A case being briefed before the Supreme Court will challenge the legality of a common practice by employers – forcing potential hires to sign contracts waiving their right to sue.
The LA Times recently ran an editorial covering the ramifications of the case, brought against Murphy Oil USA by four former employees.
At the time of the dispute, Murphy Oil operated gas stations across the country, in 22 states.
When the lead plaintiff, Sheila Hobson, was hired by Murphy Oil in 2008, she was asked to sign a contract waiving her right to sue in the case of workplace disputes.
Two years later, Hobson and three of her colleagues tried to sue, saying that Murphy had stiffed them on ‘overtime and off-the-clock labor, including driving around to check prices at competing gas stations.’
Murphy responded with a straightforward demand: that Hobson and the other disgruntled employees drop the case, citing the contract the four had signed during the hiring process. Like many other companies, Murphy Oil’s waiver replaced the possibility of going to court with internal arbitration.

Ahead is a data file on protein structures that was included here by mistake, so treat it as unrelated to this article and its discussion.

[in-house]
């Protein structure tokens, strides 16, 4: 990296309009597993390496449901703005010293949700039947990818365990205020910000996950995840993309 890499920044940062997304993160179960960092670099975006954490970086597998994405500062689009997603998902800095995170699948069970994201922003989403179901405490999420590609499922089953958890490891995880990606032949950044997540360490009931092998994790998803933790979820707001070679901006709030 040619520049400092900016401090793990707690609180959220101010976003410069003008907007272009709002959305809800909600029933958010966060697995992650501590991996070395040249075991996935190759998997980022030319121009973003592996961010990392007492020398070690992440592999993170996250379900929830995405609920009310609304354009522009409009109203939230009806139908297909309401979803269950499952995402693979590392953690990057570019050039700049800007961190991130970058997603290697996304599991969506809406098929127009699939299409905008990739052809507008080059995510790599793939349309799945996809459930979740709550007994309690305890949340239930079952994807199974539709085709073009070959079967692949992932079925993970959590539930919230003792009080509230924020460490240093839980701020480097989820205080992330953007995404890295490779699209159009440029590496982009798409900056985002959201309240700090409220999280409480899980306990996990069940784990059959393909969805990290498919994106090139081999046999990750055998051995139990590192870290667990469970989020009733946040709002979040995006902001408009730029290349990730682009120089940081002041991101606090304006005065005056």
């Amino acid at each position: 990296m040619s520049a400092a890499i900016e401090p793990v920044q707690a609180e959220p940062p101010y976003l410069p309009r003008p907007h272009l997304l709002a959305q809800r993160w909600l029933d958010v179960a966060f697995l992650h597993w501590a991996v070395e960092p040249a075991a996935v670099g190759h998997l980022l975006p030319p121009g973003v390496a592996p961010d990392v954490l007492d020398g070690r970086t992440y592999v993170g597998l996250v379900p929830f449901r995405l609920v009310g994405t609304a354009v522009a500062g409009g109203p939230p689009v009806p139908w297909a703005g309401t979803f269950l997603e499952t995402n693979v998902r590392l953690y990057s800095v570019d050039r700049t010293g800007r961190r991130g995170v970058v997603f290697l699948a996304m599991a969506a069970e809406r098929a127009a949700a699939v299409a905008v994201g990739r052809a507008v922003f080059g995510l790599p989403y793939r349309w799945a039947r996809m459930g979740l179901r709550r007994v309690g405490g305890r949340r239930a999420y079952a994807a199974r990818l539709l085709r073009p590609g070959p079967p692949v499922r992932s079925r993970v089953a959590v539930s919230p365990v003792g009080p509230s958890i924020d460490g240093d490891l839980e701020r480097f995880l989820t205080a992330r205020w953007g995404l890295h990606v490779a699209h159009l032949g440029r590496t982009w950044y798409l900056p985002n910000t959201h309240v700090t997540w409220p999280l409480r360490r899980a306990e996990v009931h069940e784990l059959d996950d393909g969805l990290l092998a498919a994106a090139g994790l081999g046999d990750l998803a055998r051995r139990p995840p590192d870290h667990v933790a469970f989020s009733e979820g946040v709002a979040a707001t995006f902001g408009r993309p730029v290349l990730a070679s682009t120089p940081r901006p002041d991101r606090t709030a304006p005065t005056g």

Rather than giving up or submitting to a corporate arbitration, the plaintiffs filed a complaint with the National Labor Relations Board – a decision which the LA Times regards as having set the case on track to be heard by the Supreme Court.
The newspaper’s editorial board condemned contractual waivers of the right to redress as ‘an egregious practice,’ considering the regularity with which employers foist such conditions onto would-be hires.
While the Solicitor General’s office had agreed to back the plaintiffs under Barack Obama, the Trump administration – perhaps not surprisingly – rescinded the assistance.
Trump officials also submitted a brief in favor of the employers, leaving the National Labor Relations Board to defend itself alone.
The editors concluded:
“The right to seek justice through the courts is guaranteed under the 1st Amendment, which says citizens may “petition the government for a redress of grievances.” That’s true even when the grievance is against an employer, or a neighbor, or a mobile phone provider. A half-dozen employees with the same complaint — discrimination, unsafe working conditions, systematic failure by the employer to follow wage laws — should be able to stand together to hold their employer accountable. That right, in fact, is fundamental to the right to organize a union or engage in collective bargaining. But it is also a fundamental right for any individual who believes he or she has been wronged to seek justice before a judge or a jury.”